Bond went through and the door was softly closed behind him. The big square figure that Dikko had described to him came forward across the handsome red carpet and held out a hand that was hard and dry. 'My dear Commander. Good morning. It is a great pleasure to meet you.' The wide, gold-toothed smile signalled welcome. The eyes glittered between long dark lashes that were almost feminine. 'Come and sit down. How do you like my offices? Rather different from your own Chief's, no doubt. But the new underground will take another ten years to complete and there is little office space in Tokyo. It crossed my mind to make use of this disused station. It is quiet. It is private. It is also cool. I shall be sorry when the trains are required to run and we shall have to move out.'
He shrugged his shoulders and resolutely opened the top folder. Inside there was a detailed map of southern Poland and north-eastern Germany. Its feature was a straggling red line connecting Warsaw and Berlin. There was also a long typewritten memorandum headed Mainline: A well-established Escape Route from East to West.
Mr. Micawber then smiled, settled his chin again, and looked about him.
Bond said, "Unless you leave her alone I'm going to start a fight. Goldfinger won't like that.' He turned to the girl. 'Go ahead, Tilly. I'll see to these apes.'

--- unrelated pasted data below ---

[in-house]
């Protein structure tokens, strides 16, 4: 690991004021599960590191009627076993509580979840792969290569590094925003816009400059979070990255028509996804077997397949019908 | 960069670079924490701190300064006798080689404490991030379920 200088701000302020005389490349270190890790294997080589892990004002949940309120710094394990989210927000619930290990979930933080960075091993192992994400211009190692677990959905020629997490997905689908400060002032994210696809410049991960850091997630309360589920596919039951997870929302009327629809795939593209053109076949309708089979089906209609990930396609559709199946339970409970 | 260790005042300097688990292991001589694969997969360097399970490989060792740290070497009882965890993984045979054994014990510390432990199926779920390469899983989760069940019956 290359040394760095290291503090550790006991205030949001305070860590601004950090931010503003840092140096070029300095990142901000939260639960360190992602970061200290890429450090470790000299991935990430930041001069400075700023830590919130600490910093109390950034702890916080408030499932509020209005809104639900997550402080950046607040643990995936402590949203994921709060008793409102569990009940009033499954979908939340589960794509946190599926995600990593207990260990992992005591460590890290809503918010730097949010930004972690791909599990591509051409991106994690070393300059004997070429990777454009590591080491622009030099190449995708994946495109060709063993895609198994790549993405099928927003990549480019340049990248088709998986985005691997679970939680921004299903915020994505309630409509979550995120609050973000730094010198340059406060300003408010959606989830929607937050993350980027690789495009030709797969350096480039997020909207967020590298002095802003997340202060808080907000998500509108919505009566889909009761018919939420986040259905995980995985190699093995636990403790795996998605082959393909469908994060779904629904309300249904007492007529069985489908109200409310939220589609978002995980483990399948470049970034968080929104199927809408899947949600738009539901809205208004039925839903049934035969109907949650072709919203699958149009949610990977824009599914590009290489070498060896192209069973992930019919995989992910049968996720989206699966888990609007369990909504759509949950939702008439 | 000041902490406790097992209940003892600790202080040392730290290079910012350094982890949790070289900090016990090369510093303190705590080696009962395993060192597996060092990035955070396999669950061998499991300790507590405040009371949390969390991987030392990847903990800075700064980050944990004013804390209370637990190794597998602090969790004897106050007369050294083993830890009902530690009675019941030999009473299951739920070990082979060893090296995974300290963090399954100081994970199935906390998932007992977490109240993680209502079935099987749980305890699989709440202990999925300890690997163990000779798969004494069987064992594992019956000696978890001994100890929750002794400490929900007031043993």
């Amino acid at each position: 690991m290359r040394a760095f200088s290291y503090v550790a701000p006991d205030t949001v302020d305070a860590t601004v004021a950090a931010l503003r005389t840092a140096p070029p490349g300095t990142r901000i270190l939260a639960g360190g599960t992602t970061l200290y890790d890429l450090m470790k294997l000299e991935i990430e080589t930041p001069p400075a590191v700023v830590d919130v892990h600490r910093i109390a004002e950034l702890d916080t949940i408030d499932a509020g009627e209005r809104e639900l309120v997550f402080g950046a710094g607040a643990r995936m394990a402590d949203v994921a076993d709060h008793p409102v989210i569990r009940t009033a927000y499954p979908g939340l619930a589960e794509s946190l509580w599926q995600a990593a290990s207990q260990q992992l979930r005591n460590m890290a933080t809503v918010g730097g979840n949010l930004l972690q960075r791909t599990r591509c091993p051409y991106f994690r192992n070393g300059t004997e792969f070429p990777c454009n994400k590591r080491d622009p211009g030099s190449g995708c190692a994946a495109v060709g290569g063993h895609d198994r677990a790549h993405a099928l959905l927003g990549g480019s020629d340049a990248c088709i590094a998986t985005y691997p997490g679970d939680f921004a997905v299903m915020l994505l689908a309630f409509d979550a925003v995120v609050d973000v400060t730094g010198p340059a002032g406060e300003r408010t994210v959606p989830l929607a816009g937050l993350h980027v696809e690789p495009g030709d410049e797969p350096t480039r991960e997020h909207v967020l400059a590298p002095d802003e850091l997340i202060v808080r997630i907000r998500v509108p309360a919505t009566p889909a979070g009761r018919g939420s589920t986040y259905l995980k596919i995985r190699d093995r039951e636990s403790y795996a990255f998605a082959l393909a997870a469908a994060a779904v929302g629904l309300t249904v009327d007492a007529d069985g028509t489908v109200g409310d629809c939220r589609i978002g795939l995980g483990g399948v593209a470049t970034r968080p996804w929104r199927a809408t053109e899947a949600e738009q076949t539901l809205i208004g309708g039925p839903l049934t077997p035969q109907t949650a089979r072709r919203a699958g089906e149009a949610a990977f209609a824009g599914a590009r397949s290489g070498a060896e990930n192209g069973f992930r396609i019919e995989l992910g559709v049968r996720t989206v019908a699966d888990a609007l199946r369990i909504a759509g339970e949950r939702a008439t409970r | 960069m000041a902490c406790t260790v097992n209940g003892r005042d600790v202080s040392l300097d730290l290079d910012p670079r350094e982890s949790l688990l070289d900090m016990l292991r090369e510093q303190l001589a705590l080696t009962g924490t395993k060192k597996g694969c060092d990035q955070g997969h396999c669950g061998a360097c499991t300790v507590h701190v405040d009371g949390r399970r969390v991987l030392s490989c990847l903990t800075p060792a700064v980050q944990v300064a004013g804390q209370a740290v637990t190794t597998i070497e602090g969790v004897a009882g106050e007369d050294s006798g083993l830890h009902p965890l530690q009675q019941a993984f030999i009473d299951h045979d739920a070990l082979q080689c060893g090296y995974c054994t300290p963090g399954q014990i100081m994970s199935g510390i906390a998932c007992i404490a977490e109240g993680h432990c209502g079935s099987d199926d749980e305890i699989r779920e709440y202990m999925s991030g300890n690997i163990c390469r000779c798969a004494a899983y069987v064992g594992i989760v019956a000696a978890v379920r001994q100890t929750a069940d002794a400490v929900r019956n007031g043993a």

AS FROM MIDDAY TOMORROW."
Of unbelievers (so called) as well as of believers, there are many species, including almost every variety of moral type. But the best among them, as no one who has had opportunities of really knowing them will hesitate to affirm (believers rarely have that opportunity), are more genuinely religious, in the best sense of the word religion, than those who exclusively arrogate to themselves the title. The liberality of the age, or in other words the weakening of the obstinate prejudice which makes men unable to see what is before their eyes because it is contrary to their expectations, has caused it to be very commonly admitted that a Deist may be truly religious: but if religion stands for any graces of character and not for mere dogma, the assertion may equally be made of many whose belief is far short of Deism. Though they may think the proof incomplete that the universe is a work of design, and though they assuredly disbelieve that it can have an Author and Governor who is absolute in power as well as perfect in goodness, they have that which constitutes the principal worth of all religions whatever, an ideal conception of a Perfect Being, to which they habitually refer as the guide of their conscience; and this ideal of Good is usually far nearer to perfection than the objective Deity of those, who think themselves obliged to find absolute goodness in the author of a world so crowded with suffering and so deformed by injustice as ours.